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Monday, November 17, 2008

Regarding "Change" -- Liberals Drink Deeply From Fascist Well, Says Reviewer

By Rick Pearcey • November 17, 2008, 02:08 PM

Is a Sarah Palin a fascist? That might fit the template in certain political circles today, but additional information may require second thoughts among nuanced observers.

For one thing, it is progressive champion H.G. Wells who had more than a little to do with letting the phrase liberal fascism out of its cage, writes Prof. Angus Menuge in a just-published review of Liberal Fascism by Jonah Goldberg.

Here are a few points from the Menuge review, which appears in The Pearcey Report. Among others, fans of Obama, Hillary, Gore, and big government conservatism may want to take note.

* For Obama fans: Something at work in mainstream culture “makes it easy for Barack Obama to champion a new New Deal (mentioned 9 times in his book The Audacity of Hope) as the solution to our economic woes, without anyone recalling the connections between Roosevelt’s and Hitler’s ‘new deal’ (122, 130-131) and the more sinister sides of Roosevelt’s authoritarian statism.”

* For Hillary fans suspicious of the traditional family: “While being pro-family often elicits the ‘fascist’ label today, the Nazis were opposed to the family –- and not merely because unregulated unions led to unfit offspring. The larger issue was that the ‘traditional family is the enemy of all political totalitarianisms because it is a bastion of loyalties separate from and prior to the state,’ the same reason statist progressives like Hillary Clinton ‘are constantly trying to crack its outer shell’ (377).”

* For disciples of Al Gore: "While today’s progressives are frequently pacifist, they continue the tradition of 'crises,' such as Al Gore’s global warming or European disdain for American foreign policies, which cannot be debated because the time for government action is now."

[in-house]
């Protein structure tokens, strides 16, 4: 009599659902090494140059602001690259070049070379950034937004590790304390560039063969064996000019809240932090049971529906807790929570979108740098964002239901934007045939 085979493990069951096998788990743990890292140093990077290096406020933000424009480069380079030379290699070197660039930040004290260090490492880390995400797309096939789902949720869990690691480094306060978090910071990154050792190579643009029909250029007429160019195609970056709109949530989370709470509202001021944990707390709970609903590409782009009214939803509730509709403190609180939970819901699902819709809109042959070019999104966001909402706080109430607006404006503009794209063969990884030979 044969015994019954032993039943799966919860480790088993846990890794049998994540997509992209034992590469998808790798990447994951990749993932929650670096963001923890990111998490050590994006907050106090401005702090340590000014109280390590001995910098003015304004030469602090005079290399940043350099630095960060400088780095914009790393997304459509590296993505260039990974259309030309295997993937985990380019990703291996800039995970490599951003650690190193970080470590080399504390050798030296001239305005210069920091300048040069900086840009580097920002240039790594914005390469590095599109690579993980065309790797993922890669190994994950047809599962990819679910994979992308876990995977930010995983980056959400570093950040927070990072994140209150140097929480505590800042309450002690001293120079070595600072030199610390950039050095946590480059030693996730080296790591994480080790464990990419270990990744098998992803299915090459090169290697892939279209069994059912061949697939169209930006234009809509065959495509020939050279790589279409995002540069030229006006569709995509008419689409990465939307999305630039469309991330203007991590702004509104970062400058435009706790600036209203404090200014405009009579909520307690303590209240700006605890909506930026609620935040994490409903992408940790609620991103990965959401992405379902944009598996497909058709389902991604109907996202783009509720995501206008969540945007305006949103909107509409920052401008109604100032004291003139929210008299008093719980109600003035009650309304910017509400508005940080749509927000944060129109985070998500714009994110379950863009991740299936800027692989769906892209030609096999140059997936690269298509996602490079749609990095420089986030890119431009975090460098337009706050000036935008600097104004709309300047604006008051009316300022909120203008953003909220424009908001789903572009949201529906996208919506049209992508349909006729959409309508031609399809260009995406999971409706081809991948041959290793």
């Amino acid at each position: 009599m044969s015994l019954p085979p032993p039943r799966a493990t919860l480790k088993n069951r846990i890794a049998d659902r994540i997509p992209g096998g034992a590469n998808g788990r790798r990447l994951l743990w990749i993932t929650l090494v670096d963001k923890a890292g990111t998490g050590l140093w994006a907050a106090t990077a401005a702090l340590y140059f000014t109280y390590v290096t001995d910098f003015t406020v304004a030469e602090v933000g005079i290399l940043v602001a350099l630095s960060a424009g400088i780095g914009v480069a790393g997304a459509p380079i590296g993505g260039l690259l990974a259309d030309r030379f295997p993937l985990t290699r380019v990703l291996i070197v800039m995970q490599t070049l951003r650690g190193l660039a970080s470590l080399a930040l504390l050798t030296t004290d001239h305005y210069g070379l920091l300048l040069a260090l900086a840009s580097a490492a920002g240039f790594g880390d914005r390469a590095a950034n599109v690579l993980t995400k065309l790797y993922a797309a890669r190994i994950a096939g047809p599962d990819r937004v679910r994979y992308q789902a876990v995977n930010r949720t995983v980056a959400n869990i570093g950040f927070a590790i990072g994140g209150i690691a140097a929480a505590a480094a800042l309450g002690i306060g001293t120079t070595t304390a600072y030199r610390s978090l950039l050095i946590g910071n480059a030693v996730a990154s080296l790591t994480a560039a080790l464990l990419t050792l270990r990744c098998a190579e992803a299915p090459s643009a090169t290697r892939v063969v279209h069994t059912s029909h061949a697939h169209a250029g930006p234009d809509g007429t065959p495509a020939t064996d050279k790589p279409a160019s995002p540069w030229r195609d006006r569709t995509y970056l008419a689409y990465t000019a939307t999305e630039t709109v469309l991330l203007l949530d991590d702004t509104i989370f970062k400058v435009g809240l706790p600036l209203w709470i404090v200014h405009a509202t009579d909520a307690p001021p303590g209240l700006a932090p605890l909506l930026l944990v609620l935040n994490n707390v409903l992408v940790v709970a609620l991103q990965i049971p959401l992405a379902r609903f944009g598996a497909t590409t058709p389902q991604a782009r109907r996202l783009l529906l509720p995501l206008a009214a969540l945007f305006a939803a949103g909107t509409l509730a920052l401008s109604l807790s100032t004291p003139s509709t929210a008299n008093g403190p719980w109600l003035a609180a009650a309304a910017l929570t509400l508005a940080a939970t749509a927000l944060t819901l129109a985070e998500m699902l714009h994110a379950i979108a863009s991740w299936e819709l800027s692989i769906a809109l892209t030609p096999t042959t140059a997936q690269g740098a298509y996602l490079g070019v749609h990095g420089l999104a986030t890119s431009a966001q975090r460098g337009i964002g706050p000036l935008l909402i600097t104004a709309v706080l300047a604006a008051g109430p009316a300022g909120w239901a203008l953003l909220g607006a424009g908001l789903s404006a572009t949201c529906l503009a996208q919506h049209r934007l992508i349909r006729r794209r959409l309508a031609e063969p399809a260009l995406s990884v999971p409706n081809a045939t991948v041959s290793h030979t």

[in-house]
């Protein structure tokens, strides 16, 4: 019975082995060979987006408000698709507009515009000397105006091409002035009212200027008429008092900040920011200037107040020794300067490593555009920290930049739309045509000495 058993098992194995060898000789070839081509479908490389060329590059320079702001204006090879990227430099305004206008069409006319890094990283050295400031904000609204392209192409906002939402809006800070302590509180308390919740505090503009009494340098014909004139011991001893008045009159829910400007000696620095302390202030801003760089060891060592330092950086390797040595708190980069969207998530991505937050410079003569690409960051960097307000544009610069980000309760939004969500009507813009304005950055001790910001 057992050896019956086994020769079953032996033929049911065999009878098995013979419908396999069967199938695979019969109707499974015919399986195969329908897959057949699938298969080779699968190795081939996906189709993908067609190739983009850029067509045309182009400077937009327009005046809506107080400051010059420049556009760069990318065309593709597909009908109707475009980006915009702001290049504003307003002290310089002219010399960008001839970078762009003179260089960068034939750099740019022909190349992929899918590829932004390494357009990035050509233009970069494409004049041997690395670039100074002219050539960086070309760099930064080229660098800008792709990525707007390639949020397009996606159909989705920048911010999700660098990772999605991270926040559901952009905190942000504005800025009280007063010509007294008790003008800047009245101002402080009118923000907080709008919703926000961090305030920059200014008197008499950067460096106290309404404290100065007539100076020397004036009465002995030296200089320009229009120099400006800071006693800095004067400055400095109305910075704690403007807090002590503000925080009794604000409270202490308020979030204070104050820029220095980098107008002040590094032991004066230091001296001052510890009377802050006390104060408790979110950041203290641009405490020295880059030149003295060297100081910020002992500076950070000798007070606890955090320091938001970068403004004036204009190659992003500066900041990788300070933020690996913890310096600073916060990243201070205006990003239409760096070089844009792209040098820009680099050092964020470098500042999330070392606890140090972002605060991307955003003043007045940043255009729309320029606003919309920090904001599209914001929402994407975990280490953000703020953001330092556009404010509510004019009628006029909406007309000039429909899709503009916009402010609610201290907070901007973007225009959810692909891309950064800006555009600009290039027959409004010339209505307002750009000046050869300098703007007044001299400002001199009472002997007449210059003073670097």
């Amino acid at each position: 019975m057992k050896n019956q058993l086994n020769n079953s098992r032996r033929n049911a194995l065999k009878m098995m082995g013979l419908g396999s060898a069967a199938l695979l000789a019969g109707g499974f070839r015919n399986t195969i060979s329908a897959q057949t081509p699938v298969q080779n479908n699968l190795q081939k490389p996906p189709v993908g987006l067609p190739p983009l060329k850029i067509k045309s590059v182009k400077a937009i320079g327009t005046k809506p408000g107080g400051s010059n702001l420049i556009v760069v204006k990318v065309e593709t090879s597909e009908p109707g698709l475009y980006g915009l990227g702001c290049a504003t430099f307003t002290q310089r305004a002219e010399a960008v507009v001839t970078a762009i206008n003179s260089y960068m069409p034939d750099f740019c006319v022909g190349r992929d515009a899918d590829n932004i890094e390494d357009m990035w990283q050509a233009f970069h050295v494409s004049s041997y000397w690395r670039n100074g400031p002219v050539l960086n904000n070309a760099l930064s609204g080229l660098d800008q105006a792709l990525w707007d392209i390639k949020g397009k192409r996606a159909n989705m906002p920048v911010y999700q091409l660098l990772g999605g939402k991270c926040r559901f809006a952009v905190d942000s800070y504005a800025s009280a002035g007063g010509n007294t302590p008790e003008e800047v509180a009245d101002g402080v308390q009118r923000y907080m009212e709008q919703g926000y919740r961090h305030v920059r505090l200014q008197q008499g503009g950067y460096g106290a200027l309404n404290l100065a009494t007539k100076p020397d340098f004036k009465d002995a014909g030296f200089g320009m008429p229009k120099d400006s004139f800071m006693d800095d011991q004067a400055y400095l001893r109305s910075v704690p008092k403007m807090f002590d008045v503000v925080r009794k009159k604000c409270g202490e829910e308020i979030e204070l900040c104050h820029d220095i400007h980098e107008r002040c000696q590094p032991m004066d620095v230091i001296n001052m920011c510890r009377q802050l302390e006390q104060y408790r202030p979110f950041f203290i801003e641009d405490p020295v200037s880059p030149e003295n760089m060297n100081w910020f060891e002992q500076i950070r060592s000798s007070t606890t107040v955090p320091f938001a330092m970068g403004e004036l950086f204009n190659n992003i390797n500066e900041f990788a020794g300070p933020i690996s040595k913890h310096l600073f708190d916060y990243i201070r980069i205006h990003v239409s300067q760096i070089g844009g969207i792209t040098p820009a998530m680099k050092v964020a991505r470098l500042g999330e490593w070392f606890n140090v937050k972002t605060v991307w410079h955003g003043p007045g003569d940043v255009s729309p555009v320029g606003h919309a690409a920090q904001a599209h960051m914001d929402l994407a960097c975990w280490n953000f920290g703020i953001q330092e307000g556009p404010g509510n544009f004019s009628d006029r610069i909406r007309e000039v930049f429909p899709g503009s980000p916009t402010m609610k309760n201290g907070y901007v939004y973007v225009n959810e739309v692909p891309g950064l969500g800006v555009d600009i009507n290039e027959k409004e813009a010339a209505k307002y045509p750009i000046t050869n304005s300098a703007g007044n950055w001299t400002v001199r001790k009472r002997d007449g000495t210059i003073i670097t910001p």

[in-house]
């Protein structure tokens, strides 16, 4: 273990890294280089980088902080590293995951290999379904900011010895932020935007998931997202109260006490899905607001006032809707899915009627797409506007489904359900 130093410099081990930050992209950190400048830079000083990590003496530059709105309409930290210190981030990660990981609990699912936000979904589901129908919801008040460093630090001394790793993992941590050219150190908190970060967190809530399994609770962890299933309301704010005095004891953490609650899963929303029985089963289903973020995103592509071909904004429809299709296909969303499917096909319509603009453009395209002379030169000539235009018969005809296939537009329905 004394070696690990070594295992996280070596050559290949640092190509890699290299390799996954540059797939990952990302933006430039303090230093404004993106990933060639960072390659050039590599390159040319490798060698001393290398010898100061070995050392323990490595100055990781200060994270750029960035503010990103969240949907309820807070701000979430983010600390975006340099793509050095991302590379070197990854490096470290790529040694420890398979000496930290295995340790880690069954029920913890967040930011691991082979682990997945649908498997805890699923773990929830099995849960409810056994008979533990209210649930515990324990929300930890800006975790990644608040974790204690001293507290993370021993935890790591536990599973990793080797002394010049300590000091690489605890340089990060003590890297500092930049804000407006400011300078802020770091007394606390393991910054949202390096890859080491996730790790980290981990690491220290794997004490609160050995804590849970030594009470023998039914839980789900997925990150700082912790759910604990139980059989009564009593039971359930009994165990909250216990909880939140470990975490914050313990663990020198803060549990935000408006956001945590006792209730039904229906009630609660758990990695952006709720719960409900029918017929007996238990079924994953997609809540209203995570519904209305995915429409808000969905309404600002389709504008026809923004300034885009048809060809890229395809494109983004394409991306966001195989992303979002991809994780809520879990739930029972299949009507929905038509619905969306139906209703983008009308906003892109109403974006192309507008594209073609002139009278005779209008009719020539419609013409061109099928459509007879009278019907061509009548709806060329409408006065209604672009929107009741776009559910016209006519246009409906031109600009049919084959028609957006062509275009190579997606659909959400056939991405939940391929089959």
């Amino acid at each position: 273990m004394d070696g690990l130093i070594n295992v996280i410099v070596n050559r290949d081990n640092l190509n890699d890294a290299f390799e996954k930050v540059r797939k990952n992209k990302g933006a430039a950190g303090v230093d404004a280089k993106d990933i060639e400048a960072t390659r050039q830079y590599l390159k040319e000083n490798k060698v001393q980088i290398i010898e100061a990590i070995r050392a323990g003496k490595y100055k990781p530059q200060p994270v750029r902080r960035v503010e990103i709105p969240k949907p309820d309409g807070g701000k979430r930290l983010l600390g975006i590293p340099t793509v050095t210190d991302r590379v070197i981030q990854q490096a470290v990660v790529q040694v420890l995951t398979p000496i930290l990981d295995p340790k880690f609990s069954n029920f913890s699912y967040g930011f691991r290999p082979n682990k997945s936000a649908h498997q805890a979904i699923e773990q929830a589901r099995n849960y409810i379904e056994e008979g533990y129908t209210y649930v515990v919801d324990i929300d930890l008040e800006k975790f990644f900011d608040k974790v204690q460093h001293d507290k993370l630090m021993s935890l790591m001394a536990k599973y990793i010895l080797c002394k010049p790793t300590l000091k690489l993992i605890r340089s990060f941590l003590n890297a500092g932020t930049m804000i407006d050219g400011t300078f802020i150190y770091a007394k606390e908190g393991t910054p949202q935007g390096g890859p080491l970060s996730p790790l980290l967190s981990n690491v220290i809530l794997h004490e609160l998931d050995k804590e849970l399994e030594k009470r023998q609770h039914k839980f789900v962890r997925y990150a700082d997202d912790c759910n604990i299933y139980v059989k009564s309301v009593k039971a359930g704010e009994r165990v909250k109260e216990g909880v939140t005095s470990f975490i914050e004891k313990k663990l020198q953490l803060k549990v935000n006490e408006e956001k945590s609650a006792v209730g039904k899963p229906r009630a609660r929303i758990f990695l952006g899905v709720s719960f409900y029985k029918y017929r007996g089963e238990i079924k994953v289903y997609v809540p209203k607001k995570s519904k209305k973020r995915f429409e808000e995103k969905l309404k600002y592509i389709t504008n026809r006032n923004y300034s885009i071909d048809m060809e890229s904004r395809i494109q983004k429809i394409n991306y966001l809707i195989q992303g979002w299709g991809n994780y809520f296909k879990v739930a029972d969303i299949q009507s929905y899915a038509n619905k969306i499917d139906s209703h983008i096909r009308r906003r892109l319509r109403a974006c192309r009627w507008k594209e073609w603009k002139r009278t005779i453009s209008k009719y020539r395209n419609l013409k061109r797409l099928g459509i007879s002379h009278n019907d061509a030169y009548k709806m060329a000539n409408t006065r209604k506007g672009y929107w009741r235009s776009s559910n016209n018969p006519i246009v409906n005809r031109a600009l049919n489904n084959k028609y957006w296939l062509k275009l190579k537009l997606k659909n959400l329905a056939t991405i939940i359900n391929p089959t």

* For religious and political manipulators: “Both fascists and progressives find it expedient to be disingenuous in the propagation of their ideas. There is an outer core of ideas for popular consumption, surrounding an inner core circulated among the elect.

“For example, fascists and progressives encounter resistance when they express their true contempt for revealed religion. So the attempt is made to accommodate broadly religious themes to the agenda of the state (216-217), emasculating any specific teachings of the religion (e.g., on the sanctity of human life) that are inconvenient. This creates the external impression that progressive ideas are the outworking of faith, while in reality, religion is being co-opted by a divinized state (219).”

* For votaries of big government conservatism: “Many self-styled conservatives have also boarded the statist juggernaut, promoting an ever larger role for government as a surrogate parent.”

Read the review . . .

* Cross-posted at Examiner.com.